4:30 a.m.

April 6, 2020

BW photograph of a grocery in the early early morning in the age of COVID-19.

Copyright 2020 Kevin P. Mick Photography. All rights reserved.

I have always favoured the early morning.  In the time of COVID-19 and social distancing, this is, perhaps, the best time to do the allowed grocery shopping.  This particular morning also provided a clear sky along with the glow of a nearly full moon.  It was a wonderful time to be outside.

At such times, it is difficult to juxtapose the current circumstances with such a lovely beginning to the day.  The need to don masks and wipe down everything before touching and radio reports of the building crescendo of potential deaths this week presented a sobering contrast.  Reality, as is said, does indeed sometimes bite.  And hard.

Condolences to all who have lost loved ones.  Best wishes to all for what is yet to come.

Be safe and well.

Storytelling

March 27, 2020

BW photograph of a light standard in an empty parking lot.

Copyright 2020 Kevin P. Mick Photography. All rights reserved.

Storytelling is essential to any culture.  This is one way to convey the history and traditions of a group from one generation to the next.  The questions become, which stories to tell?  From which perspective? What is embellished, and what is removed? What is the point?

There are many stories from which to spin from the photograph above.  What do you see?  Does the day, date, and time make a difference?  It is certainly does capture a reality, but is it also a metaphor?  If so, of what?

From a purely photographic standpoint, why this particular composition?  Why B&W?

Take care and be well.

Chaos

February 29, 2020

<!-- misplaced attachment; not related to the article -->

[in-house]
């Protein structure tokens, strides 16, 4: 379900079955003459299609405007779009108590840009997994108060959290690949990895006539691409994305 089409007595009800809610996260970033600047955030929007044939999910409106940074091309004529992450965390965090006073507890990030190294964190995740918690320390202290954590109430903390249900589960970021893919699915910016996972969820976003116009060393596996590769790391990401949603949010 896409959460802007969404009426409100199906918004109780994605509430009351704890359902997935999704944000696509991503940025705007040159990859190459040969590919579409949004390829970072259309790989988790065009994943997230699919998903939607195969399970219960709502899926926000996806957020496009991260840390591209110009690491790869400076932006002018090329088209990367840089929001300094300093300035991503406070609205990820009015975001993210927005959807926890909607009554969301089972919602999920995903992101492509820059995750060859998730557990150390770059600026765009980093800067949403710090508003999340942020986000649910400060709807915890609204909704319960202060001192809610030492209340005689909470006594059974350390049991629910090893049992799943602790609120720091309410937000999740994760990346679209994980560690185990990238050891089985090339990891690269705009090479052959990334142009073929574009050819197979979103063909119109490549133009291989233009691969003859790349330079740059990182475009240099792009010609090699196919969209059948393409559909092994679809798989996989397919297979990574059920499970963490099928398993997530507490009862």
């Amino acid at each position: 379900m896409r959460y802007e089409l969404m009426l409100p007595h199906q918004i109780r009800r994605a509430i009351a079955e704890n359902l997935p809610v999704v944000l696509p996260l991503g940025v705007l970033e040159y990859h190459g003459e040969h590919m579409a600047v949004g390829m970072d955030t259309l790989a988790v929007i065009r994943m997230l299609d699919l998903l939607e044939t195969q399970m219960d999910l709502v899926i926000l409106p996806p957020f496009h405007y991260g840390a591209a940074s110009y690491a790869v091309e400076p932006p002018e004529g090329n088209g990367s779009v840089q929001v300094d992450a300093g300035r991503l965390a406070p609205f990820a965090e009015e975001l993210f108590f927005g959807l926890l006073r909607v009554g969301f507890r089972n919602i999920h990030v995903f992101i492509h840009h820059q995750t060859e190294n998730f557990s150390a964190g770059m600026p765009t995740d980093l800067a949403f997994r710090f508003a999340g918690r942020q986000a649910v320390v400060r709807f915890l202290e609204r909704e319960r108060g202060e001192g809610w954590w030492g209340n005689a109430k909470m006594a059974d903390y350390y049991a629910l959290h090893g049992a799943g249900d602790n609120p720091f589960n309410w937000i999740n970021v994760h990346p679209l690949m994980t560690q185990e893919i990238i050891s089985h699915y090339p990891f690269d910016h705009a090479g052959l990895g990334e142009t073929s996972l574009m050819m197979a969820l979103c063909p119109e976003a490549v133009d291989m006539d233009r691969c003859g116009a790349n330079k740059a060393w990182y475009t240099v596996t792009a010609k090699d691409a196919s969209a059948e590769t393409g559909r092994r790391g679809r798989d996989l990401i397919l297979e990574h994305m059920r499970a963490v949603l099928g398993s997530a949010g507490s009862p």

BW photograph of downed trees and tree debris.

Copyright 2020 Kevin P, Mick Photography. All rights reserved.

Take your pick:

COVID-19 has led to thousands of deaths and a free-fall in the U.S. stock market;

Russia extends its involvement with the upcoming U.S. 2020 election;

Australia has had punishing floods and hail on top of extraordinary wildfires;

Syria escalates its conflict with Turkey;

India reacts violently to state-sponsored discrimination over a citizenship law; and

the overall continued political turmoil in the U.S. (there are too many links to do this one justice).

What is especially disconcerting about the above, and the myriad of humanity’s other issues, is the political will behind nationalism and the efforts exerted to remain in power.  This opposes the seeking out of genuine cooperation, both nationally and globally, to find lasting solutions.  The more that factions retreat into tribalistic groups that demonize the other, the more that cooperation becomes a wistful dream.  When something immediate, like COVID-19 (although this is a new strain, the issues surrounding its appearance and the manner that characterized the initial response are not), or something much, much more chronic, like climate change, arises, there is plenty of global expertise to assess, evaluate, and implement strategies to avoid or mitigate the damage.  Adaptation may also be required.  However, this means being open and above-board and having a willingness to work with others.  It means having effective leadership-contradicting the CDC and WHO is not that…